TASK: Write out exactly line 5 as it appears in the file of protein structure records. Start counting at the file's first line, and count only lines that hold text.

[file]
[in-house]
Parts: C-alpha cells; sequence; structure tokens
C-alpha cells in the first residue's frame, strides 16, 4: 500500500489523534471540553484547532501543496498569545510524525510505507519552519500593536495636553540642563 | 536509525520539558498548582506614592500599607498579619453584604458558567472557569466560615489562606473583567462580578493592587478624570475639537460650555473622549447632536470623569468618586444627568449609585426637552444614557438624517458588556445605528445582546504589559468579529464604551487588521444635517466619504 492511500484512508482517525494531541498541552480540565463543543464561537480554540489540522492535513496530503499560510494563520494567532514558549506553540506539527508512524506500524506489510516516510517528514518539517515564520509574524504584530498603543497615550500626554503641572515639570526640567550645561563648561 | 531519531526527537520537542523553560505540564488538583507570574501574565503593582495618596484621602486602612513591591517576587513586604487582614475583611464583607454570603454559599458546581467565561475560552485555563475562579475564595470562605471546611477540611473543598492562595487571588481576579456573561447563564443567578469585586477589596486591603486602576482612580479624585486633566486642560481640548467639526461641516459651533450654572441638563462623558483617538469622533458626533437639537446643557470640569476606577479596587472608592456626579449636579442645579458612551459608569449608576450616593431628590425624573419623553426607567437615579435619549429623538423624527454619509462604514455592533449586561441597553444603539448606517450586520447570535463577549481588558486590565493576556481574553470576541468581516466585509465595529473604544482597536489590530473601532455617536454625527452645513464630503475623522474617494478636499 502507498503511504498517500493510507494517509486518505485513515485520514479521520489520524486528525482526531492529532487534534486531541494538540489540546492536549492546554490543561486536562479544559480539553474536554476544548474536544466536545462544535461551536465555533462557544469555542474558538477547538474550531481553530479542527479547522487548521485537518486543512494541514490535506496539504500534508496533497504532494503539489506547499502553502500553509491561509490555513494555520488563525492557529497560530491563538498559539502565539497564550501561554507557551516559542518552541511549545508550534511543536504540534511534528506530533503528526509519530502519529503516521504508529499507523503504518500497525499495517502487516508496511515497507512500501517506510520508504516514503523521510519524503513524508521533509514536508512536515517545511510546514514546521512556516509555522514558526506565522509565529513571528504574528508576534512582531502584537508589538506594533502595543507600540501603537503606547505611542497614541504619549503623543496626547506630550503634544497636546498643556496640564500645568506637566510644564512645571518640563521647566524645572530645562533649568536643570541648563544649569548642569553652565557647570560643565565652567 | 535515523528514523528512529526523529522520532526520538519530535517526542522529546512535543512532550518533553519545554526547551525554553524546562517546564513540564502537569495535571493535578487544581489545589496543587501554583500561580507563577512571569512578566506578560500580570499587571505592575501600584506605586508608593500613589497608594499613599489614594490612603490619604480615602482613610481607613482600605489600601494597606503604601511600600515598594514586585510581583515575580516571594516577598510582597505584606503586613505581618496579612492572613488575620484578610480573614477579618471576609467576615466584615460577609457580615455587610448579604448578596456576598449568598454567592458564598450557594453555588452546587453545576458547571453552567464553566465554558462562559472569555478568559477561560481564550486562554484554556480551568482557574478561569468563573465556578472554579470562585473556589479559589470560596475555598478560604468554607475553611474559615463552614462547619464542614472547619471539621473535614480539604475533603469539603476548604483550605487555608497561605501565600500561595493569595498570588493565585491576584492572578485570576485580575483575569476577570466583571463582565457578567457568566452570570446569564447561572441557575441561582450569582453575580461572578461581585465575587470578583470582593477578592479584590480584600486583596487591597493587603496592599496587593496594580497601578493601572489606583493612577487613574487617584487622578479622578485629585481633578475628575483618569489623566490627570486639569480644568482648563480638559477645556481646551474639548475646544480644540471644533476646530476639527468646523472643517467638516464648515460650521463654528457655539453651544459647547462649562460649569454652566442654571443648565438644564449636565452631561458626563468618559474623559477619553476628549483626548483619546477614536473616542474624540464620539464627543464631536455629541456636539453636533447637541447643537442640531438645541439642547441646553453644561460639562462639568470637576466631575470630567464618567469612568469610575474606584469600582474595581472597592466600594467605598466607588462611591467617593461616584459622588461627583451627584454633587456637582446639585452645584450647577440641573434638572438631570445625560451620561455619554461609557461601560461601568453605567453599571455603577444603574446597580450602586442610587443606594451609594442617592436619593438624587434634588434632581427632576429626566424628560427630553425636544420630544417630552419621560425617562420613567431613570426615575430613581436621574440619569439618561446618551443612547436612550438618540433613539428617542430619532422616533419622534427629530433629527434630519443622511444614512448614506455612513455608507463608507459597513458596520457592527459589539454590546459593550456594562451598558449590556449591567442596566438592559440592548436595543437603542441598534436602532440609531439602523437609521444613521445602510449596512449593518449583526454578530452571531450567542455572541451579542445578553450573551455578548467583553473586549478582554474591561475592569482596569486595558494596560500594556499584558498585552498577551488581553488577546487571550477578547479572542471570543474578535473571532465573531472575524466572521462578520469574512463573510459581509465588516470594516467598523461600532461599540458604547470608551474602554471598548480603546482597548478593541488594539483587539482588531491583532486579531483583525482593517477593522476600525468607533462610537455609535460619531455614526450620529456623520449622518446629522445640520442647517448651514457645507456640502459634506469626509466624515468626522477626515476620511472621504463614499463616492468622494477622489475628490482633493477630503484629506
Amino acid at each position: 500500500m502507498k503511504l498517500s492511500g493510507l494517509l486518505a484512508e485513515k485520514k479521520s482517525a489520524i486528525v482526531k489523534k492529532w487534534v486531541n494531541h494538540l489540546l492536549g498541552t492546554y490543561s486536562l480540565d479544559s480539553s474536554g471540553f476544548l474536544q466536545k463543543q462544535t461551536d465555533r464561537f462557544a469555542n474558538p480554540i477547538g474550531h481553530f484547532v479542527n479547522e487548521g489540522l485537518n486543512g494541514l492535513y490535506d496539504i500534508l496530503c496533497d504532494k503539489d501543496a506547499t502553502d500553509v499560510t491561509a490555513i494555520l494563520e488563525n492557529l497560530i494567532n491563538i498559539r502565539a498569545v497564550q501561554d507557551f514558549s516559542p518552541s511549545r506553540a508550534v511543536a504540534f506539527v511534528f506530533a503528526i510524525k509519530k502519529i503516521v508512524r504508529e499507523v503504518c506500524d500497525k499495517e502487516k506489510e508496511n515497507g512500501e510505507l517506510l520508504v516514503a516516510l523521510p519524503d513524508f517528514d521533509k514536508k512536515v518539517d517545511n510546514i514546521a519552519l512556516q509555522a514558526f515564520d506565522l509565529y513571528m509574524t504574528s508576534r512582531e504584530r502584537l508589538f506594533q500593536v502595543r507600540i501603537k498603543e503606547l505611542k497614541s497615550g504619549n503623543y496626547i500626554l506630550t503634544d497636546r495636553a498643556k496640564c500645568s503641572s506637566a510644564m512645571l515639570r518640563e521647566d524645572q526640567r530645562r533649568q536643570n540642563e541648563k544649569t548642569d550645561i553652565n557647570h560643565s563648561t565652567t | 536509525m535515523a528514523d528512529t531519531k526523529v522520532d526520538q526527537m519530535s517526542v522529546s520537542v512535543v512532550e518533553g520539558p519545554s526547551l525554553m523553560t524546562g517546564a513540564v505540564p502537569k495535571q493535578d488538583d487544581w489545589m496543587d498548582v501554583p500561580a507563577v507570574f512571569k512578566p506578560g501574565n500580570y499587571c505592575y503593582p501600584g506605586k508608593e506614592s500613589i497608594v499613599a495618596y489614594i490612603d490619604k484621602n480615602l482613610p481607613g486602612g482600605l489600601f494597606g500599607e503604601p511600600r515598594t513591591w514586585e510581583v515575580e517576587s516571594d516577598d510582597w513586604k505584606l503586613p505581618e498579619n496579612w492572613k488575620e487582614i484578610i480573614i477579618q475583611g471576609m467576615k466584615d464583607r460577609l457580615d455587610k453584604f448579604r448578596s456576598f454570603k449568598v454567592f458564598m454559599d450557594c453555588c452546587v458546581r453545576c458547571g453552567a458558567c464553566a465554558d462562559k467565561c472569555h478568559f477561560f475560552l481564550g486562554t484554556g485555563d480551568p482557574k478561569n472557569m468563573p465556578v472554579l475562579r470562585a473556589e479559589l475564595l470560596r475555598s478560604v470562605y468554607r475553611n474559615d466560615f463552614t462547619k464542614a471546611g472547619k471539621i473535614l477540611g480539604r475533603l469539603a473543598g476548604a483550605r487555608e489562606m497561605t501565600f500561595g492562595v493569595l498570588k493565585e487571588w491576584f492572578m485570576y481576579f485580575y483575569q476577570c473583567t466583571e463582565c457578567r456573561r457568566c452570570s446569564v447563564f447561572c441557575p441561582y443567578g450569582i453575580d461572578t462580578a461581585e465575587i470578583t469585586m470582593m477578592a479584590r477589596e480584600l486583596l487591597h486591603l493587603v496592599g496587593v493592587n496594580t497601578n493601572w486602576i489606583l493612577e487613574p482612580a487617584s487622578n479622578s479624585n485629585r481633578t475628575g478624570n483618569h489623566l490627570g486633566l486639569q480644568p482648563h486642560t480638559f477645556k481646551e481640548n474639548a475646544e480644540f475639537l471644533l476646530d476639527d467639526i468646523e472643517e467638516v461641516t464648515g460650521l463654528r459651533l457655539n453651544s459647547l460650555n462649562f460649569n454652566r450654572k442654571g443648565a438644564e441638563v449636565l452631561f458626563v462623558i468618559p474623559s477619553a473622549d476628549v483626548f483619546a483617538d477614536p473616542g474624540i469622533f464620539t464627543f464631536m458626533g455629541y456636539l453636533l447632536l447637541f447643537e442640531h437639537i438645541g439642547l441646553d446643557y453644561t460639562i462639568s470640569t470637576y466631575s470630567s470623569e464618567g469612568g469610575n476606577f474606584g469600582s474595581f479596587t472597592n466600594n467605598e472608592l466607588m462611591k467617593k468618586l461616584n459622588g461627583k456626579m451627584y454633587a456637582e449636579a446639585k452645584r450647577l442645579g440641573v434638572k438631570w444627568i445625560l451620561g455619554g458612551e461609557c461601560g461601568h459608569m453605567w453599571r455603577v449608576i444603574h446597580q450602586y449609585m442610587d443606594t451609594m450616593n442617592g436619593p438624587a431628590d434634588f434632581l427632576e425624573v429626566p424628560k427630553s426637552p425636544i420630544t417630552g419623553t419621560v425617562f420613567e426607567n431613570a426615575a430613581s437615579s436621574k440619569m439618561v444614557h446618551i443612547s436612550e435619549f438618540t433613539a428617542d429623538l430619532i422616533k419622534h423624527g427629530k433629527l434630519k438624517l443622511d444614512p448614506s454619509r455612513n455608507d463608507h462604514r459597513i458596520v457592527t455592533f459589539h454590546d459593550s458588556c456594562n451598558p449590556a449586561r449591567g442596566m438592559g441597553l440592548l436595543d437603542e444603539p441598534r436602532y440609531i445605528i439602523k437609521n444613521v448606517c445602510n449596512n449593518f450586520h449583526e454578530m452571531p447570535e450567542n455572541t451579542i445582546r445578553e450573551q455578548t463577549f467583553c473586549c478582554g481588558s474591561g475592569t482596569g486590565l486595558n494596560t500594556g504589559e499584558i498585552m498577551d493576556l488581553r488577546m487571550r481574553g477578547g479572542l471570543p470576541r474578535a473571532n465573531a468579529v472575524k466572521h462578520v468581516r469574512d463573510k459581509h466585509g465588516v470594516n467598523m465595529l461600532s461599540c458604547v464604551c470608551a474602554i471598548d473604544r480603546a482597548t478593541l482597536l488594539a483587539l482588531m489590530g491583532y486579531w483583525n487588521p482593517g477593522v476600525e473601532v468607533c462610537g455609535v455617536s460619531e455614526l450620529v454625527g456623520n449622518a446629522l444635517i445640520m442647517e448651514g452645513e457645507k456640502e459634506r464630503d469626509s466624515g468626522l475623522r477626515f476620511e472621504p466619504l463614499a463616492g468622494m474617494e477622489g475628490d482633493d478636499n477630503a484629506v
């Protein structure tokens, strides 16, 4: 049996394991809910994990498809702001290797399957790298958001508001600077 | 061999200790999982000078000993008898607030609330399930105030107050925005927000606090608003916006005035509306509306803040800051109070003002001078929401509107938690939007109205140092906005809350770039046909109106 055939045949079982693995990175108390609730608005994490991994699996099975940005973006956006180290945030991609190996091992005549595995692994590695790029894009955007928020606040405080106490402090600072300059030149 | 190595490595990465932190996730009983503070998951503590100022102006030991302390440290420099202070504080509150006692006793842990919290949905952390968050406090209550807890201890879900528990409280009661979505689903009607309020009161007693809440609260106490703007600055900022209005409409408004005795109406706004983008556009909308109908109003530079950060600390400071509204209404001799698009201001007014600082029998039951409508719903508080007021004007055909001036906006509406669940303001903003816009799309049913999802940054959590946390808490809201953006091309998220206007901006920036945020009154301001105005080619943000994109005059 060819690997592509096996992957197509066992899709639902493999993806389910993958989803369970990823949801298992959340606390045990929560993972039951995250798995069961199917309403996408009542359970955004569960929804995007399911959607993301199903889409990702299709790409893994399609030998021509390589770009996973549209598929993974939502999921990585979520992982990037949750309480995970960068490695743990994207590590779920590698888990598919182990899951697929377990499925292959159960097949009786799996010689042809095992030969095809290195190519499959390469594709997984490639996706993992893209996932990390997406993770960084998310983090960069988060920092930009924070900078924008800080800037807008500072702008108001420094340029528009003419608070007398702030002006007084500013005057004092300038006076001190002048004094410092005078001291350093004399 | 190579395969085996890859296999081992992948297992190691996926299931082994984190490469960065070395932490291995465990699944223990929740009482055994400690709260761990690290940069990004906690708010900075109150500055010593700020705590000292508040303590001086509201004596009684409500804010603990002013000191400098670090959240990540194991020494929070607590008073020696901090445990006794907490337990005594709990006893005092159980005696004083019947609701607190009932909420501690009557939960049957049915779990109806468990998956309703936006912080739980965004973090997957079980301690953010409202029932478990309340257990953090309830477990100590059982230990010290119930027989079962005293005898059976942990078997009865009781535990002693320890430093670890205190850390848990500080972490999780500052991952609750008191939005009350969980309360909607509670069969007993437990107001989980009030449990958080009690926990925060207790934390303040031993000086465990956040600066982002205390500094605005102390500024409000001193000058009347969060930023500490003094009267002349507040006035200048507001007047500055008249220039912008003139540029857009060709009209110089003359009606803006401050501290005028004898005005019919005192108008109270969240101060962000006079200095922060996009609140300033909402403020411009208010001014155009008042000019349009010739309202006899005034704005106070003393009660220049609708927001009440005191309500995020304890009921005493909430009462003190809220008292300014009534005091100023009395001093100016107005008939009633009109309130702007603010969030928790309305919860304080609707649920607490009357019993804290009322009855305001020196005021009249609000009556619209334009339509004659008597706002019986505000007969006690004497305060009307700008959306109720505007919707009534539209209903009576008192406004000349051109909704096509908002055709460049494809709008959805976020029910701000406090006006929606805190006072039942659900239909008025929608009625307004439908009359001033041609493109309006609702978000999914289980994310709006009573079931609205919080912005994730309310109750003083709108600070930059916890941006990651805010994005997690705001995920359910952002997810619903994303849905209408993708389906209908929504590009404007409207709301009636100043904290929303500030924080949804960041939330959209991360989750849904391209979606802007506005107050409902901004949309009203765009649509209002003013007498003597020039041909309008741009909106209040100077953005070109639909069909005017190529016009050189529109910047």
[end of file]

């Protein structure tokens, strides 16, 4: 049996394991809910994990498809702001290797399957790298958001508001600077 | 061999200790999982000078000993008898607030609330399930105030107050925005927000606090608003916006005035509306509306803040800051109070003002001078929401509107938690939007109205140092906005809350770039046909109106 055939045949079982693995990175108390609730608005994490991994699996099975940005973006956006180290945030991609190996091992005549595995692994590695790029894009955007928020606040405080106490402090600072300059030149 | 190595490595990465932190996730009983503070998951503590100022102006030991302390440290420099202070504080509150006692006793842990919290949905952390968050406090209550807890201890879900528990409280009661979505689903009607309020009161007693809440609260106490703007600055900022209005409409408004005795109406706004983008556009909308109908109003530079950060600390400071509204209404001799698009201001007014600082029998039951409508719903508080007021004007055909001036906006509406669940303001903003816009799309049913999802940054959590946390808490809201953006091309998220206007901006920036945020009154301001105005080619943000994109005059 060819690997592509096996992957197509066992899709639902493999993806389910993958989803369970990823949801298992959340606390045990929560993972039951995250798995069961199917309403996408009542359970955004569960929804995007399911959607993301199903889409990702299709790409893994399609030998021509390589770009996973549209598929993974939502999921990585979520992982990037949750309480995970960068490695743990994207590590779920590698888990598919182990899951697929377990499925292959159960097949009786799996010689042809095992030969095809290195190519499959390469594709997984490639996706993992893209996932990390997406993770960084998310983090960069988060920092930009924070900078924008800080800037807008500072702008108001420094340029528009003419608070007398702030002006007084500013005057004092300038006076001190002048004094410092005078001291350093004399 | 190579395969085996890859296999081992992948297992190691996926299931082994984190490469960065070395932490291995465990699944223990929740009482055994400690709260761990690290940069990004906690708010900075109150500055010593700020705590000292508040303590001086509201004596009684409500804010603990002013000191400098670090959240990540194991020494929070607590008073020696901090445990006794907490337990005594709990006893005092159980005696004083019947609701607190009932909420501690009557939960049957049915779990109806468990998956309703936006912080739980965004973090997957079980301690953010409202029932478990309340257990953090309830477990100590059982230990010290119930027989079962005293005898059976942990078997009865009781535990002693320890430093670890205190850390848990500080972490999780500052991952609750008191939005009350969980309360909607509670069969007993437990107001989980009030449990958080009690926990925060207790934390303040031993000086465990956040600066982002205390500094605005102390500024409000001193000058009347969060930023500490003094009267002349507040006035200048507001007047500055008249220039912008003139540029857009060709009209110089003359009606803006401050501290005028004898005005019919005192108008109270969240101060962000006079200095922060996009609140300033909402403020411009208010001014155009008042000019349009010739309202006899005034704005106070003393009660220049609708927001009440005191309500995020304890009921005493909430009462003190809220008292300014009534005091100023009395001093100016107005008939009633009109309130702007603010969030928790309305919860304080609707649920607490009357019993804290009322009855305001020196005021009249609000009556619209334009339509004659008597706002019986505000007969006690004497305060009307700008959306109720505007919707009534539209209903009576008192406004000349051109909704096509908002055709460049494809709008959805976020029910701000406090006006929606805190006072039942659900239909008025929608009625307004439908009359001033041609493109309006609702978000999914289980994310709006009573079931609205919080912005994730309310109750003083709108600070930059916890941006990651805010994005997690705001995920359910952002997810619903994303849905209408993708389906209908929504590009404007409207709301009636100043904290929303500030924080949804960041939330959209991360989750849904391209979606802007506005107050409902901004949309009203765009649509209002003013007498003597020039041909309008741009909106209040100077953005070109639909069909005017190529016009050189529109910047």